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Sega 32X Redux

Sega 32X ad I never grow tired of reading about all of the ways that Sega tried to graft new technology on to their aging Genesis / Mega Drive platform in the mid-1990s.  We all know the story by now — Sega CD, the SVP chip, Sega 32X, the Neptune project, and so on — but I can read accounts of the same period of history and come away amused every time.  It's not a schadenfreude issue (well, OK, maybe in a small way it is; I was a major Nintendo booster during that hardware generation), but more of an issue of historical interest.  Sega was poised to deal what, at one time, many perceived as a killing blow at Nintendo in the mindshare department and instead blundered consumer goodwill into... well, read about it for yourself over at the 1UP Retro Gaming Blog with Ray Barnholt's brief overview of the 32X fiasco.

[Sega] had something that might keep the Genesis hanging on for a little while longer, because after all, the Sega CD was going nowhere, and the Genesis was out in front, about to lose mindshare to the SNES.  That something was the "Mars" project, which officially became the Genesis 32X, a hardware "booster" that would turn the Genesis into a full-fledged 32-bit console. It was a new concept for the industry; usually, add-ons incrementally increased the power of the system, or offered backwards compatibility (like the Super Game Boy or Sega's own Power Base Converter). However, like the Sega CD before it, the 32X was able to borrow the core technology of the Genesis and used it in conjunction with its own added power. In simple terms, two 32-bit RISC processors did the hard work in the 32X (mostly the 3D polygon rendering), while the less important 2D stuff (HUDs, backgrounds) was done by the Genesis hardware.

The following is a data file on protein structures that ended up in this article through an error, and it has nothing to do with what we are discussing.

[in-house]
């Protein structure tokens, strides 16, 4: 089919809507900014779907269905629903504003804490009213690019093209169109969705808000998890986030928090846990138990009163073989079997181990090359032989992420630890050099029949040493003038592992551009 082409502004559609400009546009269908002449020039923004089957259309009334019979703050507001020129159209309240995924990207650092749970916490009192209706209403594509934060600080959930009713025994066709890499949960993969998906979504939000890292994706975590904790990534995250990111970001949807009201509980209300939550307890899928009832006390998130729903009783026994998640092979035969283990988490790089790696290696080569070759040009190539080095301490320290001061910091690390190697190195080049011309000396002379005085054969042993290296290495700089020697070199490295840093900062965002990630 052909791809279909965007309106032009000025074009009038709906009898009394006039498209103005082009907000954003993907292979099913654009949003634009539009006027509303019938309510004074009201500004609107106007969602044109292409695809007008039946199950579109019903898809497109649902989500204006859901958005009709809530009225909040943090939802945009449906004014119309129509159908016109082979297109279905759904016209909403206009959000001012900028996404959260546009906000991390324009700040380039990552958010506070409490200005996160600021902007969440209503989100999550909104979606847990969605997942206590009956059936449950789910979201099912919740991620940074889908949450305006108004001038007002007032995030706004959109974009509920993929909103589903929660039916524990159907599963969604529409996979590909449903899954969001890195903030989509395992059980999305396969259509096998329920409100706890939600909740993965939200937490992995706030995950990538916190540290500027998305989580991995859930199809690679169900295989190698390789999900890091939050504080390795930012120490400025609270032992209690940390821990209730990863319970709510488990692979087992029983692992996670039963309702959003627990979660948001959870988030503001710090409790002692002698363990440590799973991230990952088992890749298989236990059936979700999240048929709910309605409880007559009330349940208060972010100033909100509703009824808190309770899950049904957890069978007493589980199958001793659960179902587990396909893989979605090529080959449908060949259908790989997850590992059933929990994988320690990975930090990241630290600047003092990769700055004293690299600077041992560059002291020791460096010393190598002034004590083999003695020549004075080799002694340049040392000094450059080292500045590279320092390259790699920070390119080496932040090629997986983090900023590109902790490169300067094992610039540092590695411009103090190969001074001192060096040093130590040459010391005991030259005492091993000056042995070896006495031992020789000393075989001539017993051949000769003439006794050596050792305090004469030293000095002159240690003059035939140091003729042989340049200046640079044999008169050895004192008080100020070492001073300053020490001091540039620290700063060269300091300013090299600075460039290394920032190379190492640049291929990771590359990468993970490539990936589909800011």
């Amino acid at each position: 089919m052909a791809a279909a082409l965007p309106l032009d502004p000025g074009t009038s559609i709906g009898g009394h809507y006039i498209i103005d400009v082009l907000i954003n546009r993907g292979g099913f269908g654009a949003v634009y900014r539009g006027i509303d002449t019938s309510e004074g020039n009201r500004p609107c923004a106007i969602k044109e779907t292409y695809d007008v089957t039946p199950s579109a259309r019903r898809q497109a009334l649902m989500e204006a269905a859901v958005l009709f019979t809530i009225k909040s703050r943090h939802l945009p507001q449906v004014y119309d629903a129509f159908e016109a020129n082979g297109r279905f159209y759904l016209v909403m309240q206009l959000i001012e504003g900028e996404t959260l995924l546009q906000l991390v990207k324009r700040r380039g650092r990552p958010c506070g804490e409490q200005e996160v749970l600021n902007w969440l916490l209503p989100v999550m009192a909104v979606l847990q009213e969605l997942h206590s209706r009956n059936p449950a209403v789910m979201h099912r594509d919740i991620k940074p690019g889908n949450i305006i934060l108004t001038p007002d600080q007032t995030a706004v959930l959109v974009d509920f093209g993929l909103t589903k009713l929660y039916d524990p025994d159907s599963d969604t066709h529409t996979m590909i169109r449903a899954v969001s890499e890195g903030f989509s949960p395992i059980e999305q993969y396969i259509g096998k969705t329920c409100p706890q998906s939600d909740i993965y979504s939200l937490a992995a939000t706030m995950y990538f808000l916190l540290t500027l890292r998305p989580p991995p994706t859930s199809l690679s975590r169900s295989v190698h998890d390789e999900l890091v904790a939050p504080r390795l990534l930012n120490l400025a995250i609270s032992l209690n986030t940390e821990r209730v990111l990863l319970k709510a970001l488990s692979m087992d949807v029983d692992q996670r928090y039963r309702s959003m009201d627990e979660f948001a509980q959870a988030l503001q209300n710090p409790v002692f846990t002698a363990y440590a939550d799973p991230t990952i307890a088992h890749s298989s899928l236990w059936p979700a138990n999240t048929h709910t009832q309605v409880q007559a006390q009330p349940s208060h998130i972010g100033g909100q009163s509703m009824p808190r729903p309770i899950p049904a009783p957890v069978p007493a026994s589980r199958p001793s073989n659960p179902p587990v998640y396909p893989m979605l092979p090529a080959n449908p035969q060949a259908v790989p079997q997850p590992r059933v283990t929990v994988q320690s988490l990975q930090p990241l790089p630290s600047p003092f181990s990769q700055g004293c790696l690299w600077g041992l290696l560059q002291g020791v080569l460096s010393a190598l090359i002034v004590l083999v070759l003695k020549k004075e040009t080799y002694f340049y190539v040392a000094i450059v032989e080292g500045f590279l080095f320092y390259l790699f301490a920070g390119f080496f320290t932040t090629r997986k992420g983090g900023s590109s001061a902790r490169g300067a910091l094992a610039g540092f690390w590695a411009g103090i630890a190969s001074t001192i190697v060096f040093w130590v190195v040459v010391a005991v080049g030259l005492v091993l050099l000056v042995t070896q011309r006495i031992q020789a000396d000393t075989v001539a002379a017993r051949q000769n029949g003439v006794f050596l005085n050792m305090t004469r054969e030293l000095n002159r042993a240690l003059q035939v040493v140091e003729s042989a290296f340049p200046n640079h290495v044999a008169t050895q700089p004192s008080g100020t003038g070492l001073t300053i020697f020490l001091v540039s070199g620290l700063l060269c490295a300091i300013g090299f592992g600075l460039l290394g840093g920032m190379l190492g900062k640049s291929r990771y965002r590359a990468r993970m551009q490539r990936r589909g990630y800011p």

The entire M.O. was to give Genesis owners a decent alternative to the Saturn, perhaps until that system dropped in price after a year or two -- in the meantime, they could "preview" the 32-bit generation for not too much more money ($159.99 at launch). This was especially so in America, where there were millions more players than in Japan, and therefore much more varied types of people and income levels. And surely it would energize development! Genesis games with enhanced 2D graphics and 3D power that could outdo the Super FX? Sounds great!

I've played a few 32X games over the years and they aren't all as bad as the online collective memory would have you believe (insert your own variant of the "some of them are worse!" punchline here).  However, I didn't pay anywhere near 1994-era prices to play them, and if I had done so, I'd imagine I (and my 1994-era counterpart) would have been seriously 32x'ed off, if you know what I mean.